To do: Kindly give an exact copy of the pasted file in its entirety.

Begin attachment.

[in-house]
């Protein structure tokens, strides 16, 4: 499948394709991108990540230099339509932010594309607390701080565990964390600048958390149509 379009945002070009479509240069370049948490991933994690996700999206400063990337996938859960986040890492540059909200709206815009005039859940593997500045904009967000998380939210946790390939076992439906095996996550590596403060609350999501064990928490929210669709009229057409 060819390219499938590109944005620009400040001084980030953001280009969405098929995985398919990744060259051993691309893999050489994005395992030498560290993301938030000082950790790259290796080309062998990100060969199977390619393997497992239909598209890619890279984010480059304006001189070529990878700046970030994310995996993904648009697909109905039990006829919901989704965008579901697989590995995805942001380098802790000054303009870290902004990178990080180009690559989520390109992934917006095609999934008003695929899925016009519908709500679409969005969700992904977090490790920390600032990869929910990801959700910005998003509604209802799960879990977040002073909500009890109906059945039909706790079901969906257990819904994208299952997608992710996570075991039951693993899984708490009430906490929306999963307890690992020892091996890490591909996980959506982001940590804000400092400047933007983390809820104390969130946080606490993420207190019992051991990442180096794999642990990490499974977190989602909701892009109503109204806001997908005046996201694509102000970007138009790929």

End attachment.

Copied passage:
[in-house]
């Protein structure tokens, strides 16, 4: 499948394709991108990540230099339509932010594309607390701080565990964390600048958390149509 379009945002070009479509240069370049948490991933994690996700999206400063990337996938859960986040890492540059909200709206815009005039859940593997500045904009967000998380939210946790390939076992439906095996996550590596403060609350999501064990928490929210669709009229057409 060819390219499938590109944005620009400040001084980030953001280009969405098929995985398919990744060259051993691309893999050489994005395992030498560290993301938030000082950790790259290796080309062998990100060969199977390619393997497992239909598209890619890279984010480059304006001189070529990878700046970030994310995996993904648009697909109905039990006829919901989704965008579901697989590995995805942001380098802790000054303009870290902004990178990080180009690559989520390109992934917006095609999934008003695929899925016009519908709500679409969005969700992904977090490790920390600032990869929910990801959700910005998003509604209802799960879990977040002073909500009890109906059945039909706790079901969906257990819904994208299952997608992710996570075991039951693993899984708490009430906490929306999963307890690992020892091996890490591909996980959506982001940590804000400092400047933007983390809820104390969130946080606490993420207190019992051991990442180096794999642990990490499974977190989602909701892009109503109204806001997908005046996201694509102000970007138009790929």